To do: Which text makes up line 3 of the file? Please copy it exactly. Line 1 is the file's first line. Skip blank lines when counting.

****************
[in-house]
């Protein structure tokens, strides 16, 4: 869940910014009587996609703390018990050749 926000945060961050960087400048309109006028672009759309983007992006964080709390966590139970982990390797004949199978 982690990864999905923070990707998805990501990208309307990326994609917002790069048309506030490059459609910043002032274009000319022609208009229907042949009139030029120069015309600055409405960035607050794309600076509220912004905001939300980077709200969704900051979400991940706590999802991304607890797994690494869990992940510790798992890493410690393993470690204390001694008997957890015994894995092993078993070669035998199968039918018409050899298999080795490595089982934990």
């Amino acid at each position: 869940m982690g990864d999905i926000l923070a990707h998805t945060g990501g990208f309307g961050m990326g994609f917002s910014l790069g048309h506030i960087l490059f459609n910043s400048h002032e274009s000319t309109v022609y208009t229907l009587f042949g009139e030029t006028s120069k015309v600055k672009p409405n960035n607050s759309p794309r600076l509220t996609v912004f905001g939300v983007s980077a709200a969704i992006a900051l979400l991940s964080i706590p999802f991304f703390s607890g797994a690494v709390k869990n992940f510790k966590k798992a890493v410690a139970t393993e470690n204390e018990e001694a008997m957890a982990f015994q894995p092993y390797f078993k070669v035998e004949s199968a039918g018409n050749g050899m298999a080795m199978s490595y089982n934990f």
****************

């Amino acid at each position: 869940m982690g990864d999905i926000l923070a990707h998805t945060g990501g990208f309307g961050m990326g994609f917002s910014l790069g048309h506030i960087l490059f459609n910043s400048h002032e274009s000319t309109v022609y208009t229907l009587f042949g009139e030029t006028s120069k015309v600055k672009p409405n960035n607050s759309p794309r600076l509220t996609v912004f905001g939300v983007s980077a709200a969704i992006a900051l979400l991940s964080i706590p999802f991304f703390s607890g797994a690494v709390k869990n992940f510790k966590k798992a890493v410690a139970t393993e470690n204390e018990e001694a008997m957890a982990f015994q894995p092993y390797f078993k070669v035998e004949s199968a039918g018409n050749g050899m298999a080795m199978s490595y089982n934990f």